PHILADELPHIA, PA & PIEDMONT, ITALY - One of the world’s priciest auctions took place earlier this month, and instead of affluent art traders gathering for an unearthed Picasso, or antique lovers clamoring for a 15th century armoire, this event saw some of the world’s top chefs going to battle over mere ounces of Alba White Truffle.
At simultaneous events 4,000 miles apart, in both Philadelphia and Piedmont, Italy, the culinary world joined for the 17th annual World Alba White Truffle Charity Auction. Bidders were faced with several truffles ranging in size from almost half a pound to close to one and a half pounds. And with NPR reporting an average price of $458 per shroomy ounce, this auction was certainly no joke.
The real prize of the night, however?
The Grande Truffle, a more than two and a half pound trove of deliciousness, that had bidders in Philadelphia and Piedmont going head to head via simulcast, scrambling to walk away with the rare gigantic treat.
After a tense cross-ocean throwdown, NPR reports, Dong Zhenxiang, Chef-Owner of world-renowned Da Dong Roast Duck in Beijing, China, won with a winning bid of €105,000, or about $112,000.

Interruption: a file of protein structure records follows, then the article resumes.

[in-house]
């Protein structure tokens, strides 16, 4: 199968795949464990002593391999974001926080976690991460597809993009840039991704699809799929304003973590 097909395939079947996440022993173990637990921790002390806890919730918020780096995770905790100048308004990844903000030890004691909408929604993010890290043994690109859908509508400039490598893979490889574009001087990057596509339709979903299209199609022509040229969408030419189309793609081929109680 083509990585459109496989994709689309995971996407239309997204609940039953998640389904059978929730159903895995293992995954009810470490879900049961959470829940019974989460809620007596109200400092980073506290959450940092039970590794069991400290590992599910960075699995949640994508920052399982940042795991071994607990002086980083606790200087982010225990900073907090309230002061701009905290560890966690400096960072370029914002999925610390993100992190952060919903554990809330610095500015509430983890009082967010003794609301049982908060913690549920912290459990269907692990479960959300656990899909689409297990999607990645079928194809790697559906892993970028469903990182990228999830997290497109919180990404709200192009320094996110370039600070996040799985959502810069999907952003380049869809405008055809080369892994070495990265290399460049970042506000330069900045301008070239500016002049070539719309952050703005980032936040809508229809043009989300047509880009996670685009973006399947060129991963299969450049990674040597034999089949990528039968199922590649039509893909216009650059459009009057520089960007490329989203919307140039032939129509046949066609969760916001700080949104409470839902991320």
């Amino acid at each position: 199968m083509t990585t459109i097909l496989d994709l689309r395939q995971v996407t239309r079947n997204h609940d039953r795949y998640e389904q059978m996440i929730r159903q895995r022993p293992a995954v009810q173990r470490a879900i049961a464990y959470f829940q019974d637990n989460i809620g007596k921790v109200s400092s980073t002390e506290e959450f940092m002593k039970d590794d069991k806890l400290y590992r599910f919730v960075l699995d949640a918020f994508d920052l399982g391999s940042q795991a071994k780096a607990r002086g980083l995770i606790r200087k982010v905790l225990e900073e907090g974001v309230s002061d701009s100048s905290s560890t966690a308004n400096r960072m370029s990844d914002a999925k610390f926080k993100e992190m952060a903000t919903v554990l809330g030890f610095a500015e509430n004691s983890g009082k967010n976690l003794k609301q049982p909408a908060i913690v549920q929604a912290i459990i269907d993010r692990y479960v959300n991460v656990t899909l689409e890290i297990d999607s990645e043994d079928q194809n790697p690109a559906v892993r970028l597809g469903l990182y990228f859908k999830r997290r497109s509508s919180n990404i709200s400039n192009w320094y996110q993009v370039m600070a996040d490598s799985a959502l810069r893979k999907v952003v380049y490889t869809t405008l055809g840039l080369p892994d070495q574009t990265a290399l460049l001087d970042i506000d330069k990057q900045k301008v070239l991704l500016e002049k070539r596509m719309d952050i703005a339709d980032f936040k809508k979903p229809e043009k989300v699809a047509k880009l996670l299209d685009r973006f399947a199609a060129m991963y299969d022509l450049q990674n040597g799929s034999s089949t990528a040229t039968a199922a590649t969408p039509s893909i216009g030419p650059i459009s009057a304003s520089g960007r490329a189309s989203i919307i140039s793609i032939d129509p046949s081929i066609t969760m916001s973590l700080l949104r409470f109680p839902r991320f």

"I think that Americans are fascinated by truffles," says Mauro Carbone, General Manager of Italian tourism company Tu Langhe Roero. "The very thin skin of the truffle is influenced by the soil around it, so no two are the same. When you buy a truffle, it's your truffle. No one else will ever have one just like it."
The much-craved white truffle has had the culinary world enamored for some time now. A mushroom that is grown around tree roots, truffles traditionally cannot be cultivated in a farm environment, and used to be foraged by trained pigs.
NPR likens the white truffle's flavor to garlic, musk, and cabbage, calling for a simplistic, raw preparation. Chefs often shave white truffles over freshly made pasta, or pair with lobster and filet mignon.
"It's a perfect storm for a chef," says Patterson Watkins, Executive Chef for Philadelphia’s Di Bruno Bros. "This is what we all live for."
This wasn’t all for decadence, however. The National Italian American Foundation used $60,000 of the proceeds to support ongoing earthquake relief efforts following quakes that struck central Italy in August and October.
Will another produce item soon find itself in the $100,000 price range with its own dedicated auction? AndNowUKnow will be the first to let you know the hottest culinary trends.